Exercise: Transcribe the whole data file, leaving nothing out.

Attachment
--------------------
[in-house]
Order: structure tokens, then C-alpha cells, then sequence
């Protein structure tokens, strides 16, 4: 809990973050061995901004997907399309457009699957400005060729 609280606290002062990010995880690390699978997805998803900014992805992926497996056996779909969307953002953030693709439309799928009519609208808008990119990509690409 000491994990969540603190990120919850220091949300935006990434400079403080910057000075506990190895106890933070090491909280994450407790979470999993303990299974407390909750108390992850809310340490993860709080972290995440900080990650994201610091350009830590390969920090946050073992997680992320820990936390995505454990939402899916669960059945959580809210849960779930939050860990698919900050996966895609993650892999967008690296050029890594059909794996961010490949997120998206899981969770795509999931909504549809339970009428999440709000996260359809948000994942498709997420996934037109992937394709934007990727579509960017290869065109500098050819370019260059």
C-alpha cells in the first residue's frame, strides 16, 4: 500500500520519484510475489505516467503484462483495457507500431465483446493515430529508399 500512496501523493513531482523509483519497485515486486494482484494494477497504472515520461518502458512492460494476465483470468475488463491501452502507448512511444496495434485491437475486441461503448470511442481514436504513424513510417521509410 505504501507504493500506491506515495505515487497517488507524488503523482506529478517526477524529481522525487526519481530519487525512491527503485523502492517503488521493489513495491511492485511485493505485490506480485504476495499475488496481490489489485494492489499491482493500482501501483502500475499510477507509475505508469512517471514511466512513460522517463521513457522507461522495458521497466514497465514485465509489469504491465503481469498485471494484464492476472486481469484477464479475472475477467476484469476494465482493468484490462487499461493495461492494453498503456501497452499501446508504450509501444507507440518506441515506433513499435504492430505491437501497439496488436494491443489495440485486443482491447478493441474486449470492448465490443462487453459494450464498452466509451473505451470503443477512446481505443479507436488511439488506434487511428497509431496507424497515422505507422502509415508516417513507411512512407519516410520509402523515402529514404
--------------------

[in-house]
Order: structure tokens, then C-alpha cells, then sequence
């Protein structure tokens, strides 16, 4: 809990973050061995901004997907399309457009699957400005060729 609280606290002062990010995880690390699978997805998803900014992805992926497996056996779909969307953002953030693709439309799928009519609208808008990119990509690409 000491994990969540603190990120919850220091949300935006990434400079403080910057000075506990190895106890933070090491909280994450407790979470999993303990299974407390909750108390992850809310340490993860709080972290995440900080990650994201610091350009830590390969920090946050073992997680992320820990936390995505454990939402899916669960059945959580809210849960779930939050860990698919900050996966895609993650892999967008690296050029890594059909794996961010490949997120998206899981969770795509999931909504549809339970009428999440709000996260359809948000994942498709997420996934037109992937394709934007990727579509960017290869065109500098050819370019260059």
C-alpha cells in the first residue's frame, strides 16, 4: 500500500520519484510475489505516467503484462483495457507500431465483446493515430529508399 500512496501523493513531482523509483519497485515486486494482484494494477497504472515520461518502458512492460494476465483470468475488463491501452502507448512511444496495434485491437475486441461503448470511442481514436504513424513510417521509410 505504501507504493500506491506515495505515487497517488507524488503523482506529478517526477524529481522525487526519481530519487525512491527503485523502492517503488521493489513495491511492485511485493505485490506480485504476495499475488496481490489489485494492489499491482493500482501501483502500475499510477507509475505508469512517471514511466512513460522517463521513457522507461522495458521497466514497465514485465509489469504491465503481469498485471494484464492476472486481469484477464479475472475477467476484469476494465482493468484490462487499461493495461492494453498503456501497452499501446508504450509501444507507440518506441515506433513499435504492430505491437501497439496488436494491443489495440485486443482491447478493441474486449470492448465490443462487453459494450464498452466509451473505451470503443477512446481505443479507436488511439488506434487511428497509431496507424497515422505507422502509415508516417513507411512512407519516410520509402523515402529514404